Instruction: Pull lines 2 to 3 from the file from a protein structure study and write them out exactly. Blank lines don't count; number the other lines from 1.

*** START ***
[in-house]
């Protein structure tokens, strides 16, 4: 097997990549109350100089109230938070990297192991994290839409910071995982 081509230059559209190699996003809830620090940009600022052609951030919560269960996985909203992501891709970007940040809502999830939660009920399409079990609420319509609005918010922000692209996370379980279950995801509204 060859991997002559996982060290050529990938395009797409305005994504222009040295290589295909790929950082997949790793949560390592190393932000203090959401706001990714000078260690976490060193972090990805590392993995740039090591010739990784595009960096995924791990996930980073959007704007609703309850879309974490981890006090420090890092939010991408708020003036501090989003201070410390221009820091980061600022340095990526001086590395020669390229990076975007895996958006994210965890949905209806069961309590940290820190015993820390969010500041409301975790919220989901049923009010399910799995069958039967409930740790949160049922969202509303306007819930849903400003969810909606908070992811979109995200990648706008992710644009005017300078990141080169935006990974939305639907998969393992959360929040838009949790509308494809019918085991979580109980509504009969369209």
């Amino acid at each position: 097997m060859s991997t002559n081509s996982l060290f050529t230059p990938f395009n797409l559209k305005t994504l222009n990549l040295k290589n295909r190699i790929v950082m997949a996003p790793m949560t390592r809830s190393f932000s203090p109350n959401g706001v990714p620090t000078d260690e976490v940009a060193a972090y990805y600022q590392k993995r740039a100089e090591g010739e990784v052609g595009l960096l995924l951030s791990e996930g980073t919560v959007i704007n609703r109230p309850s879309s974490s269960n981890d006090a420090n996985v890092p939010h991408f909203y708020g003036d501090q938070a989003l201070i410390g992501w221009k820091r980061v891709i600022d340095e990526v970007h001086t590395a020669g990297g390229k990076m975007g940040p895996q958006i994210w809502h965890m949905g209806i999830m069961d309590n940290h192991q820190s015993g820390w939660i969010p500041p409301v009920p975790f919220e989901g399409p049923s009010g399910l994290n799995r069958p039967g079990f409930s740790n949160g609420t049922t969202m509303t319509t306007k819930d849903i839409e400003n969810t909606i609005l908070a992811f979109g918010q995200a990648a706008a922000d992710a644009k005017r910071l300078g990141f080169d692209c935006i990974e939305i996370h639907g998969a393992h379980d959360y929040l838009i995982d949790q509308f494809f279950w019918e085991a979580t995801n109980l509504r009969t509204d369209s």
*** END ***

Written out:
């Protein structure tokens, strides 16, 4: 097997990549109350100089109230938070990297192991994290839409910071995982 081509230059559209190699996003809830620090940009600022052609951030919560269960996985909203992501891709970007940040809502999830939660009920399409079990609420319509609005918010922000692209996370379980279950995801509204 060859991997002559996982060290050529990938395009797409305005994504222009040295290589295909790929950082997949790793949560390592190393932000203090959401706001990714000078260690976490060193972090990805590392993995740039090591010739990784595009960096995924791990996930980073959007704007609703309850879309974490981890006090420090890092939010991408708020003036501090989003201070410390221009820091980061600022340095990526001086590395020669390229990076975007895996958006994210965890949905209806069961309590940290820190015993820390969010500041409301975790919220989901049923009010399910799995069958039967409930740790949160049922969202509303306007819930849903400003969810909606908070992811979109995200990648706008992710644009005017300078990141080169935006990974939305639907998969393992959360929040838009949790509308494809019918085991979580109980509504009969369209």
């Amino acid at each position: 097997m060859s991997t002559n081509s996982l060290f050529t230059p990938f395009n797409l559209k305005t994504l222009n990549l040295k290589n295909r190699i790929v950082m997949a996003p790793m949560t390592r809830s190393f932000s203090p109350n959401g706001v990714p620090t000078d260690e976490v940009a060193a972090y990805y600022q590392k993995r740039a100089e090591g010739e990784v052609g595009l960096l995924l951030s791990e996930g980073t919560v959007i704007n609703r109230p309850s879309s974490s269960n981890d006090a420090n996985v890092p939010h991408f909203y708020g003036d501090q938070a989003l201070i410390g992501w221009k820091r980061v891709i600022d340095e990526v970007h001086t590395a020669g990297g390229k990076m975007g940040p895996q958006i994210w809502h965890m949905g209806i999830m069961d309590n940290h192991q820190s015993g820390w939660i969010p500041p409301v009920p975790f919220e989901g399409p049923s009010g399910l994290n799995r069958p039967g079990f409930s740790n949160g609420t049922t969202m509303t319509t306007k819930d849903i839409e400003n969810t909606i609005l908070a992811f979109g918010q995200a990648a706008a922000d992710a644009k005017r910071l300078g990141f080169d692209c935006i990974e939305i996370h639907g998969a393992h379980d959360y929040l838009i995982d949790q509308f494809f279950w019918e085991a979580t995801n109980l509504r009969t509204d369209s």